A group of Indiana pension funds opposed to Chrysler’s sale to Fiat has filed an emergency appeal with the US Supreme Court to immediately halt the sale.
The emergency stay request was filed shortly before midnight on Saturday and came after the 2nd US Circuit Court of Appeals in New York approved the acquisition of most of Chrysler’s assets by a group led by Italy’s Fiat.
The stay request asks for the extension of a temporary hold on the sale put in place by the appeals court until 4pm on Monday (0600 AEST on Tuesday) or when the high court decides whether to intervene.
Absent a stay, the court will be deprived of the opportunity to decide critical, nationally significant legal issues relating to management of the economy by the United States government,” the pension funds said in their application.
They argued that the sale is unconstitutional because it puts the rights of junior creditors ahead of the rights of senior lenders.
The three state pension and construction funds also said the US Treasury Department has overstepped authority granted by the congress under the Troubled Asset Relief Program (TARP), a $US700 billion ($A873 billion) bailout intended for the financial industry, by financing Chrysler’s restructuring.
“The public is watching and needs to see that, particularly, when the system is under stress, the rule of law will be honoured and an independent judiciary will properly scrutinise the actions of the massively powerful executive branch,” lawyers for the funds and the Indiana attorney-general wrote in their filing.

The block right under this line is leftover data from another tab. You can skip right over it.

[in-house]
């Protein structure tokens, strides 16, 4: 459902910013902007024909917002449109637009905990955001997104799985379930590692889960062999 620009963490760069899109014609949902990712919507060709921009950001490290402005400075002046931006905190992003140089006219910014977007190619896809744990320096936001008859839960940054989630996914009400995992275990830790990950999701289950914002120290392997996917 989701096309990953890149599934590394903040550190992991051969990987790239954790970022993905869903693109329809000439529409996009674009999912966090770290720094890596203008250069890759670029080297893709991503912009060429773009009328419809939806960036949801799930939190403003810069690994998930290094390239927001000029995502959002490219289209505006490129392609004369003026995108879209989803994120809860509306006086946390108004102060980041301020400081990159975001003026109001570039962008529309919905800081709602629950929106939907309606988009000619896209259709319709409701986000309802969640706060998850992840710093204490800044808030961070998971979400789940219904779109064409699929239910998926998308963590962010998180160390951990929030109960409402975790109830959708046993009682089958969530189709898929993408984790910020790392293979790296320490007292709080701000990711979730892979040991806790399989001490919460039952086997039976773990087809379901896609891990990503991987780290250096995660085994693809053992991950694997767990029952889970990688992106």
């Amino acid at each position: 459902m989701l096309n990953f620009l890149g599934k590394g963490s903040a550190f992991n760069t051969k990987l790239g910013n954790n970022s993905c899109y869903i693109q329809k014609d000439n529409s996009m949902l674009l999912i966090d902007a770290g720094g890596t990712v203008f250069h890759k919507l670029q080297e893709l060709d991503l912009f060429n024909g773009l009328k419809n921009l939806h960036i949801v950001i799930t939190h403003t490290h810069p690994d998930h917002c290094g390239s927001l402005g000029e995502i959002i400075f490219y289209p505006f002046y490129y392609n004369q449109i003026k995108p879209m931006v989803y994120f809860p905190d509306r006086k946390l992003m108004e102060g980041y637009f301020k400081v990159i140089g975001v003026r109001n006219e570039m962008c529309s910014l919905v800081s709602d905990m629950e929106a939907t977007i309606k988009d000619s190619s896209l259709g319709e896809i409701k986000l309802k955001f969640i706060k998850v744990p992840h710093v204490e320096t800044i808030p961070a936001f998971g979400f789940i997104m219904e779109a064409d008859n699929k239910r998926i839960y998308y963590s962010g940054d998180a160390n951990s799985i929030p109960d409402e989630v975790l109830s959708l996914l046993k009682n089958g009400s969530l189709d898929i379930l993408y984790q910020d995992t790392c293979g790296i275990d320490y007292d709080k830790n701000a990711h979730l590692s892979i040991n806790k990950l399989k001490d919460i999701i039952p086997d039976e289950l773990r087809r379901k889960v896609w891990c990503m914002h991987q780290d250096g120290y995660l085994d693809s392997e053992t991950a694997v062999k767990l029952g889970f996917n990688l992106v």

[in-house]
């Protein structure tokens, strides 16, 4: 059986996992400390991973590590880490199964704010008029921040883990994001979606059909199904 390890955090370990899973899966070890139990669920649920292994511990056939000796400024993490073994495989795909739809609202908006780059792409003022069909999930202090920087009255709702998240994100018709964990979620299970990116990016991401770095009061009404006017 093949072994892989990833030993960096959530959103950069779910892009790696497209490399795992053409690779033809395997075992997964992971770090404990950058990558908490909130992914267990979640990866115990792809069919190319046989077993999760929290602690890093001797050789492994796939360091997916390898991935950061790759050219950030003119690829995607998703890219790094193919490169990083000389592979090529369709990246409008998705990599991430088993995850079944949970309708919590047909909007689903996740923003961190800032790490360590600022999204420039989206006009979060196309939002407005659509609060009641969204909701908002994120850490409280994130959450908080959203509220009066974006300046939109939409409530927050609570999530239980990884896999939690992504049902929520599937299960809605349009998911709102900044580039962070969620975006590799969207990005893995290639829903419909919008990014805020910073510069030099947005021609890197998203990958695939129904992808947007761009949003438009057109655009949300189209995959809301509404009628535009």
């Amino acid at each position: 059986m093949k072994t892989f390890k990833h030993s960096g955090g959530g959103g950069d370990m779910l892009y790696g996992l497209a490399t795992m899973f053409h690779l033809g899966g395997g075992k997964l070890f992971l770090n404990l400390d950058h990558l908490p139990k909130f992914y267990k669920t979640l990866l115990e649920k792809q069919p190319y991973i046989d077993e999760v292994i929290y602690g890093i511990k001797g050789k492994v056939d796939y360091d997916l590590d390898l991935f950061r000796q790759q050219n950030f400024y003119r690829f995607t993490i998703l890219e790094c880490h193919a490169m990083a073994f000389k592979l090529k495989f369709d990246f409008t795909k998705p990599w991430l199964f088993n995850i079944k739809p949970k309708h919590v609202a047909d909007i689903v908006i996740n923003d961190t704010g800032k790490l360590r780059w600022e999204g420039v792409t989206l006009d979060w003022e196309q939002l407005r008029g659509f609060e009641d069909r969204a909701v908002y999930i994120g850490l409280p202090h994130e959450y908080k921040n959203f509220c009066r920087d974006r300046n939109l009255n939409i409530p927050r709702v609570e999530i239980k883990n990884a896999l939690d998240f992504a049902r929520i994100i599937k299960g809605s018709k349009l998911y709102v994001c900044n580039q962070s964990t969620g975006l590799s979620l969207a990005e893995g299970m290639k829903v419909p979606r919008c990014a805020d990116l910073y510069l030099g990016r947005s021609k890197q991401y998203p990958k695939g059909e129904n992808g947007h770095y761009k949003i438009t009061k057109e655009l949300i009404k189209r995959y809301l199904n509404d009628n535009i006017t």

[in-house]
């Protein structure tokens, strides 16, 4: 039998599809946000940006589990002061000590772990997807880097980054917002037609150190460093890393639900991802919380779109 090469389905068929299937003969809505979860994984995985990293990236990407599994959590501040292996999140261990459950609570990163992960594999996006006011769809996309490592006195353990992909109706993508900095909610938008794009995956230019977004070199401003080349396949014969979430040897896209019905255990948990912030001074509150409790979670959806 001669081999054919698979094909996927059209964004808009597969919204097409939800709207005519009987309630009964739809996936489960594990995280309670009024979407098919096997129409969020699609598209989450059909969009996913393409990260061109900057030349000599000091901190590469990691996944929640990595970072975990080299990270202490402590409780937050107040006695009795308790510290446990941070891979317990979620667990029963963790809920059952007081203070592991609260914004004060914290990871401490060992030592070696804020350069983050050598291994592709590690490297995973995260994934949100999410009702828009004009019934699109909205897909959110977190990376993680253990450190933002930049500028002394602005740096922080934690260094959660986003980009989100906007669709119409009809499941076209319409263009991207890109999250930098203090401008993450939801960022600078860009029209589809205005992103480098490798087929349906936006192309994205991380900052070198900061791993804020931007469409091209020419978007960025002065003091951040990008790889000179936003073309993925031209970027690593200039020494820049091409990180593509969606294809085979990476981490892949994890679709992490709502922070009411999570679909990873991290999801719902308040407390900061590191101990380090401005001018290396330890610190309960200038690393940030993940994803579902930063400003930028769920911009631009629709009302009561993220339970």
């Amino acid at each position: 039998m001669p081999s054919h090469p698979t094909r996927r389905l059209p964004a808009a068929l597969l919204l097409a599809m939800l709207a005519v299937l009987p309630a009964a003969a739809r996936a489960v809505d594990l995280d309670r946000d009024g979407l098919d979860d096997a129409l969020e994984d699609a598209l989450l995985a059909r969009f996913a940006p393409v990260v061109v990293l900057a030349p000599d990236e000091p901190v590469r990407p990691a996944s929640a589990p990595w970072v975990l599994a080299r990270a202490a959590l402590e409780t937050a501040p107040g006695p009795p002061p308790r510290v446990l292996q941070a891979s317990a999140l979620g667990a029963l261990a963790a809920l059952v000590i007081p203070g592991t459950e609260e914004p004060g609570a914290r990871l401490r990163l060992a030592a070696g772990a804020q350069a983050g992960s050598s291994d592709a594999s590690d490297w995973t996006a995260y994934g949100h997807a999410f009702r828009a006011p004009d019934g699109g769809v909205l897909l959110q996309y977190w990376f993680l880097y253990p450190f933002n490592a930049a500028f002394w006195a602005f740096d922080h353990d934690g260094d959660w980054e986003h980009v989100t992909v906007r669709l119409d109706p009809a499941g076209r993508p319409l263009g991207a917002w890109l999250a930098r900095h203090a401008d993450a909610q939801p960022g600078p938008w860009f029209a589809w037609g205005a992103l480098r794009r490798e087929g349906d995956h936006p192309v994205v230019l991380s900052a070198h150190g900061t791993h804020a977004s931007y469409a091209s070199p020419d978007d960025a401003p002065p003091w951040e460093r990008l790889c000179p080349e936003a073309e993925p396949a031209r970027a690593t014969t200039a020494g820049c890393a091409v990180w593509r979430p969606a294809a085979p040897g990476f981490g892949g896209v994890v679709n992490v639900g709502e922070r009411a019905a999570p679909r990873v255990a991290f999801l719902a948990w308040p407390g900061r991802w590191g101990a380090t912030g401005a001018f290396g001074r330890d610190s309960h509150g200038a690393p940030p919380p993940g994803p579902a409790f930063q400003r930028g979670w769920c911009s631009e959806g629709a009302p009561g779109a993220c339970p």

“The issues presented by this case are of immediate — and enduring — national significance.”
On Friday, a three-judge panel from Second Circuit Court of Appeals dismissed the challenge from the state pension funds and upheld a decision by a New York bankruptcy judge approving the US government-backed plan to create a new entity to buy the assets of the troubled number three American automaker.
Under the planned tie-up with Fiat, the new firm would be majority owned by the United Auto Workers (UAW) union, with small stakes by the US and Canadian governments, which would contribute about $US10.5 billion ($A13 billion) to the venture.
Delay may compromise deal
Emergency stays are rarely granted by the Supreme Court. But if the request were approved, the Chrysler deal with Fiat could be delayed for weeks or months while the issue is pending at the high court because a stay extension would buy time for the pensions funds to lodge a formal appeal at the high court.
Fiat can pull out of the deal if it does not go through by June 15.
It could also have an impact on General Motors, once the world’s biggest automaker, which is seeking a quick sale similar to that of Chrysler for its bankruptcy filing in a New York court.
Justice Ruth Bader Ginsburg would handle the filing, as emergency motions from the appeals court in New York fall under her authority.
She could rule herself or refer the motion to the entire court. Ginsburg can also reject the appeal outright or request other parties involved in the case file briefs.